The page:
ASKSAGE: Sage Q&A Forum - Individual question feedhttp://ask.sagemath.org/questions/Q&A Forum for SageenCopyright Sage, 2010. Some rights reserved under creative commons license.Wed, 14 Dec 2011 03:14:59 -0600Apply a function to a listhttp://ask.sagemath.org/question/8545/apply-a-function-to-a-list/Is there a simply syntax to apply a function like `f(x) = x*exp(x)` to a list of points `L` for example `L=[1,2,3,4,19]`. I want to be able to write something like `f(L)` which is a new list with the elements `[f(1),f(2),f(3),f(4),f(19)]`Sun, 11 Dec 2011 09:53:07 -0600http://ask.sagemath.org/question/8545/apply-a-function-to-a-list/Answer by Laurent Claessens for <p>Is there a simply syntax to apply a function like <code>f(x) = x*exp(x)</code> to a list of points <code>L</code> for example <code>L=[1,2,3,4,19]</code>. I want to be able to write something like <code>f(L)</code> which is a new list with the elements <code>[f(1),f(2),f(3),f(4),f(19)]</code></p>
http://ask.sagemath.org/question/8545/apply-a-function-to-a-list/?answer=11996#post-id-11996Alternatively you can use the comprehension list syntax :
f(x) = x*exp(x)
L = [1,2,3,4,19]
M = [f(x) for x in L]
As far as I know, this is a syntactic sugar for the map function proposed by benjaminfjonesSun, 11 Dec 2011 20:29:10 -0600http://ask.sagemath.org/question/8545/apply-a-function-to-a-list/?answer=11996#post-id-11996Comment by DSM for <p>Alternatively you can use the comprehension list syntax :</p>
<pre><code>f(x) = x*exp(x)
L = [1,2,3,4,19]
M = [f(x) for x in L]
</code></pre>
<p>As far as I know, this is a syntactic sugar for the map function proposed by benjaminfjones</p>
http://ask.sagemath.org/question/8545/apply-a-function-to-a-list/?comment=20711#post-id-20711It's close. There's one unexpected scoping consequence, though-- after running the above code, the variable x is now equal to 19, not the usual var("x"). list(f(x) for x in L) doesn't have this problem.Wed, 14 Dec 2011 03:14:59 -0600http://ask.sagemath.org/question/8545/apply-a-function-to-a-list/?comment=20711#post-id-20711Answer by benjaminfjones for <p>Is there a simply syntax to apply a function like <code>f(x) = x*exp(x)</code> to a list of points <code>L</code> for example <code>L=[1,2,3,4,19]</code>. I want to be able to write something like <code>f(L)</code> which is a new list with the elements <code>[f(1),f(2),f(3),f(4),f(19)]</code></p>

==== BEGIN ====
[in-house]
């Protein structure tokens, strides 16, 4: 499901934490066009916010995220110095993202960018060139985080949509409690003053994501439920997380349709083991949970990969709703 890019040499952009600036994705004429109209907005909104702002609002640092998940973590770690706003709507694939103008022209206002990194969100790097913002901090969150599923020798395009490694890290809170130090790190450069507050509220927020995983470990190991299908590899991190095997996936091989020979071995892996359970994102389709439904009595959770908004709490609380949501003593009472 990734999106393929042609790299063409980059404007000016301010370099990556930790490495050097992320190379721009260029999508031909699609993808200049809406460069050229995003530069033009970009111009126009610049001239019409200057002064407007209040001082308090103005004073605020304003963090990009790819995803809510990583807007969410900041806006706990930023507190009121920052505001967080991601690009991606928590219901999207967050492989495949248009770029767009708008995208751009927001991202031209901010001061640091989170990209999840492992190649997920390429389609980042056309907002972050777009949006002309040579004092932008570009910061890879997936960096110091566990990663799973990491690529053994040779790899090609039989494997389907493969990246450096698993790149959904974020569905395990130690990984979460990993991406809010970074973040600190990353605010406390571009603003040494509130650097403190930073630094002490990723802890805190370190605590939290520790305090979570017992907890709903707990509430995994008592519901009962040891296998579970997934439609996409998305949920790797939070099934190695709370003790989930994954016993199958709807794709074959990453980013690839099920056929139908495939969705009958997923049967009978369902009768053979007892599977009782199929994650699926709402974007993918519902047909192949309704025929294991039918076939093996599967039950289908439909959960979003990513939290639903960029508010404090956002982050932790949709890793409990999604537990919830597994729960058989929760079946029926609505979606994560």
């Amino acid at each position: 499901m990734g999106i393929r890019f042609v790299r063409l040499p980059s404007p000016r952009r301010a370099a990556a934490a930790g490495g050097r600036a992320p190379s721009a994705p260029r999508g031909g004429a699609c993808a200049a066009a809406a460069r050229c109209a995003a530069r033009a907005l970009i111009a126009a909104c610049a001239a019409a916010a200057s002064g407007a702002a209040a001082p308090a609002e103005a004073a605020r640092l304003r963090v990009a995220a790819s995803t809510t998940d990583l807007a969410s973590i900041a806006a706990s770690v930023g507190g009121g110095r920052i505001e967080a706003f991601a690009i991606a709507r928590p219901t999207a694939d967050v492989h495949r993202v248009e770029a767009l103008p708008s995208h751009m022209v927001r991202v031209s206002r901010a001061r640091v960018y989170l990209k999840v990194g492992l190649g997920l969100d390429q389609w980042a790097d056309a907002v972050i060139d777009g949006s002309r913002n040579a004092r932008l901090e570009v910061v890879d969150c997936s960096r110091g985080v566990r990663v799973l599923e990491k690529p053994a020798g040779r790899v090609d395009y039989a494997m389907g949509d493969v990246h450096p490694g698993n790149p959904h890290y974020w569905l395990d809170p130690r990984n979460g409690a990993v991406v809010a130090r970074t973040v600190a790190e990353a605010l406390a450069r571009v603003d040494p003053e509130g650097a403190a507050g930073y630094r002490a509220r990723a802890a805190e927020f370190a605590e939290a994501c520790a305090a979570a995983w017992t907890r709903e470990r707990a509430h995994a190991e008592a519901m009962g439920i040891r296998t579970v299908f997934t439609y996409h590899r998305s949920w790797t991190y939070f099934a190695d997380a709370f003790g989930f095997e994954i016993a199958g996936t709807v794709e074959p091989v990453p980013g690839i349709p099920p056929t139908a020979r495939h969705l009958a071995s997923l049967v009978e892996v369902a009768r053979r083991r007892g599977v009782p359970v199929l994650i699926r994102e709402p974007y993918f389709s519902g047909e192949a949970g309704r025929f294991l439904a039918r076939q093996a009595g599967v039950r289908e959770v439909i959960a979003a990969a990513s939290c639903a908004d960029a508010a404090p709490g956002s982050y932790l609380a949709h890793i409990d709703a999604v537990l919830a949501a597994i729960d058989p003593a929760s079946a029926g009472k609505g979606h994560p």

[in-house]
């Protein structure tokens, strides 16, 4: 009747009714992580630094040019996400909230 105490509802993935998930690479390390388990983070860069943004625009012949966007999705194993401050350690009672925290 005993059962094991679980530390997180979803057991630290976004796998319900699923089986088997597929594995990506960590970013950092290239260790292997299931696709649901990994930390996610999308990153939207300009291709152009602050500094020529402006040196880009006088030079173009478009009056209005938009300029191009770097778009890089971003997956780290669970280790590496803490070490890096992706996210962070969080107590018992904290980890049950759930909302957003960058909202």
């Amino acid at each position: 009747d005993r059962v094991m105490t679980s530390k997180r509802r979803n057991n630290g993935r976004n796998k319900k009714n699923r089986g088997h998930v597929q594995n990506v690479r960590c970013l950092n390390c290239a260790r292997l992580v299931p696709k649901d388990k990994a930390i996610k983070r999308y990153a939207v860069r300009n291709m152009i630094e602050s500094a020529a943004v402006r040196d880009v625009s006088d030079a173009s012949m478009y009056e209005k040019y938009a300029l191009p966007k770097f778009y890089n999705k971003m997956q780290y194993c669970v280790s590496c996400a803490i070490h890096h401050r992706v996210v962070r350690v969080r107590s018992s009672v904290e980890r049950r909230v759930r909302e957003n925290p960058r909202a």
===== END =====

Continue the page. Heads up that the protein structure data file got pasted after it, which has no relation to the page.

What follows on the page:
http://ask.sagemath.org/question/8545/apply-a-function-to-a-list/?answer=11989#post-id-11989Use python's built-in map function:
f(x) = x*exp(x)
L = [1,2,3,4,19]
M = map(f, L)Sun, 11 Dec 2011 10:11:41 -0600http://ask.sagemath.org/question/8545/apply-a-function-to-a-list/?answer=11989#post-id-11989Answer by niles for <p>Is there a simply syntax to apply a function like <code>f(x) = x*exp(x)</code> to a list of points <code>L</code> for example <code>L=[1,2,3,4,19]</code>. I want to be able to write something like <code>f(L)</code> which is a new list with the elements <code>[f(1),f(2),f(3),f(4),f(19)]</code></p>
http://ask.sagemath.org/question/8545/apply-a-function-to-a-list/?answer=13008#post-id-13008If you want/need something fancier, you can use the [`@parallel`](http://www.sagemath.org/doc/reference/sage/parallel/decorate.html#sage.parallel.decorate.parallel) decorator. When you decorate a function definition with this, it automatically becomes a function which can take a list (or other iterable) of inputs. The output in that case is an iterator which computes the values of the original function on each list element, and it does so in parallel. This is probably worse than `map` if your function calls are very very fast, but if the computation takes more time it's quite useful. And it has the advantage of requiring no extra syntax for the function call. The tradeoff is that the output list is not just the list of function values, but also contains the input values too, and thus requires some parsing. This is because the outputs are returned in the order that computations are finished, not the order they are begun.
There are some other answers on this site which expand on the (pretty weak) manual description of `@parallel`. Here's one to start with: [When/How to use parallel](http://ask.sagemath.org/question/702/whenhow-to-use-parallel).Wed, 14 Dec 2011 02:30:57 -0600http://ask.sagemath.org/question/8545/apply-a-function-to-a-list/?answer=13008#post-id-13008